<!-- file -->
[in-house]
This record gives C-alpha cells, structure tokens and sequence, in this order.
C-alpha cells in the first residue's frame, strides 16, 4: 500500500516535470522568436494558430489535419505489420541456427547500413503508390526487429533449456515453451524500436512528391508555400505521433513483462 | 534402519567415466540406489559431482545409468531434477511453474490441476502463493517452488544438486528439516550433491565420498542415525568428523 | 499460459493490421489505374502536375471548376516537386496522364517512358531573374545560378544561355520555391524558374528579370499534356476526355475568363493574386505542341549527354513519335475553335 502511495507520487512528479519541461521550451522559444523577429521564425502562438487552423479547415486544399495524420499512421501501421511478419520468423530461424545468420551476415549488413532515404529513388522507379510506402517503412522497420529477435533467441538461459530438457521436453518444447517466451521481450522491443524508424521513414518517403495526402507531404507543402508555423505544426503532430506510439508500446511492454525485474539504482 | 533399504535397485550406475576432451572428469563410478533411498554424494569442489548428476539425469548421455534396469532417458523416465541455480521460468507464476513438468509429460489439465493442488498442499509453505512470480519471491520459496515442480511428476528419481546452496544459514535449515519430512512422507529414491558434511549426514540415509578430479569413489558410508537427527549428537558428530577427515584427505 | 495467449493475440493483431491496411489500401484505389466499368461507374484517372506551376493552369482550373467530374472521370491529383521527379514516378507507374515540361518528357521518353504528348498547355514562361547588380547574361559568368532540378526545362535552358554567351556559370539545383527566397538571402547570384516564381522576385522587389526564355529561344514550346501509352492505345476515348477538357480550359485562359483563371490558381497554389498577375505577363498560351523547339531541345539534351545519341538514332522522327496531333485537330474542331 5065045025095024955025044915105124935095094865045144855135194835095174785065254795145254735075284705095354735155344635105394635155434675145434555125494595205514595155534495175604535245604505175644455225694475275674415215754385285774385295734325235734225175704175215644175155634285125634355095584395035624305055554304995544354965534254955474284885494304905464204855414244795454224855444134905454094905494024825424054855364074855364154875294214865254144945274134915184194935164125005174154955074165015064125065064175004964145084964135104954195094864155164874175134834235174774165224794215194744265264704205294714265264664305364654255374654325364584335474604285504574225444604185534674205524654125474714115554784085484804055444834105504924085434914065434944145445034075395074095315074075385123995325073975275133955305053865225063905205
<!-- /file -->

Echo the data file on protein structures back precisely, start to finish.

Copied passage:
[in-house]
This record gives C-alpha cells, structure tokens and sequence, in this order.
C-alpha cells in the first residue's frame, strides 16, 4: 500500500516535470522568436494558430489535419505489420541456427547500413503508390526487429533449456515453451524500436512528391508555400505521433513483462 | 534402519567415466540406489559431482545409468531434477511453474490441476502463493517452488544438486528439516550433491565420498542415525568428523 | 499460459493490421489505374502536375471548376516537386496522364517512358531573374545560378544561355520555391524558374528579370499534356476526355475568363493574386505542341549527354513519335475553335 502511495507520487512528479519541461521550451522559444523577429521564425502562438487552423479547415486544399495524420499512421501501421511478419520468423530461424545468420551476415549488413532515404529513388522507379510506402517503412522497420529477435533467441538461459530438457521436453518444447517466451521481450522491443524508424521513414518517403495526402507531404507543402508555423505544426503532430506510439508500446511492454525485474539504482 | 533399504535397485550406475576432451572428469563410478533411498554424494569442489548428476539425469548421455534396469532417458523416465541455480521460468507464476513438468509429460489439465493442488498442499509453505512470480519471491520459496515442480511428476528419481546452496544459514535449515519430512512422507529414491558434511549426514540415509578430479569413489558410508537427527549428537558428530577427515584427505 | 495467449493475440493483431491496411489500401484505389466499368461507374484517372506551376493552369482550373467530374472521370491529383521527379514516378507507374515540361518528357521518353504528348498547355514562361547588380547574361559568368532540378526545362535552358554567351556559370539545383527566397538571402547570384516564381522576385522587389526564355529561344514550346501509352492505345476515348477538357480550359485562359483563371490558381497554389498577375505577363498560351523547339531541345539534351545519341538514332522522327496531333485537330474542331 5065045025095024955025044915105124935095094865045144855135194835095174785065254795145254735075284705095354735155344635105394635155434675145434555125494595205514595155534495175604535245604505175644455225694475275674415215754385285774385295734325235734225175704175215644175155634285125634355095584395035624305055554304995544354965534254955474284885494304905464204855414244795454224855444134905454094905494024825424054855364074855364154875294214865254144945274134915184194935164125005174154955074165015064125065064175004964145084964135104954195094864155164874175134834235174774165224794215194744265264704205294714265264664305364654255374654325364584335474604285504574225444604185534674205524654125474714115554784085484804055444834105504924085434914065434944145445034075395074095315074075385123995325073975275133955305053865225063905205